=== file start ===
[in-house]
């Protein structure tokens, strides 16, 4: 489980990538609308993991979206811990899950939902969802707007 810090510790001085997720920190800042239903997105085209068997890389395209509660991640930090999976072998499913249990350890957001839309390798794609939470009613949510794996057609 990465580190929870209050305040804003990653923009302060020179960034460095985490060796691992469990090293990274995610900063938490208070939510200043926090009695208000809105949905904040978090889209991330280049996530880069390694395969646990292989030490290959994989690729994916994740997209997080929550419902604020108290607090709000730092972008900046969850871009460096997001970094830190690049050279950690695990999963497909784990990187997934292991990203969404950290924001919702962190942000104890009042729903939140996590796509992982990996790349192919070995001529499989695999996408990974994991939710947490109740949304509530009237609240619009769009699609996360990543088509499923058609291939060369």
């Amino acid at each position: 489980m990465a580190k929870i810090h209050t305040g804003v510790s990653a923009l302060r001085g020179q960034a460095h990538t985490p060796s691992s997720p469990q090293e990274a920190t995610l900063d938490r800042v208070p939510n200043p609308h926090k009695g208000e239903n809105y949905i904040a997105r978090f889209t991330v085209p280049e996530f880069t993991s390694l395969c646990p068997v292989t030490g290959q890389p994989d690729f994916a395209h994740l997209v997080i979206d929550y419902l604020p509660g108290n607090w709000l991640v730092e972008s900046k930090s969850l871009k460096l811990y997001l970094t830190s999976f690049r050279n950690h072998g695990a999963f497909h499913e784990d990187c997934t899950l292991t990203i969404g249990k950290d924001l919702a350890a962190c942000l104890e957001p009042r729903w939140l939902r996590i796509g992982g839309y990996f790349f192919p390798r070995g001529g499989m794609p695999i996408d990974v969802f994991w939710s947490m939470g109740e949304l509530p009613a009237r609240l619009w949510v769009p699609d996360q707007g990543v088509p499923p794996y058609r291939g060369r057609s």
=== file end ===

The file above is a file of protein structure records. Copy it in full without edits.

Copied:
[in-house]
């Protein structure tokens, strides 16, 4: 489980990538609308993991979206811990899950939902969802707007 810090510790001085997720920190800042239903997105085209068997890389395209509660991640930090999976072998499913249990350890957001839309390798794609939470009613949510794996057609 990465580190929870209050305040804003990653923009302060020179960034460095985490060796691992469990090293990274995610900063938490208070939510200043926090009695208000809105949905904040978090889209991330280049996530880069390694395969646990292989030490290959994989690729994916994740997209997080929550419902604020108290607090709000730092972008900046969850871009460096997001970094830190690049050279950690695990999963497909784990990187997934292991990203969404950290924001919702962190942000104890009042729903939140996590796509992982990996790349192919070995001529499989695999996408990974994991939710947490109740949304509530009237609240619009769009699609996360990543088509499923058609291939060369």
């Amino acid at each position: 489980m990465a580190k929870i810090h209050t305040g804003v510790s990653a923009l302060r001085g020179q960034a460095h990538t985490p060796s691992s997720p469990q090293e990274a920190t995610l900063d938490r800042v208070p939510n200043p609308h926090k009695g208000e239903n809105y949905i904040a997105r978090f889209t991330v085209p280049e996530f880069t993991s390694l395969c646990p068997v292989t030490g290959q890389p994989d690729f994916a395209h994740l997209v997080i979206d929550y419902l604020p509660g108290n607090w709000l991640v730092e972008s900046k930090s969850l871009k460096l811990y997001l970094t830190s999976f690049r050279n950690h072998g695990a999963f497909h499913e784990d990187c997934t899950l292991t990203i969404g249990k950290d924001l919702a350890a962190c942000l104890e957001p009042r729903w939140l939902r996590i796509g992982g839309y990996f790349f192919p390798r070995g001529g499989m794609p695999i996408d990974v969802f994991w939710s947490m939470g109740e949304l509530p009613a009237r609240l619009w949510v769009p699609d996360q707007g990543v088509p499923p794996y058609r291939g060369r057609s």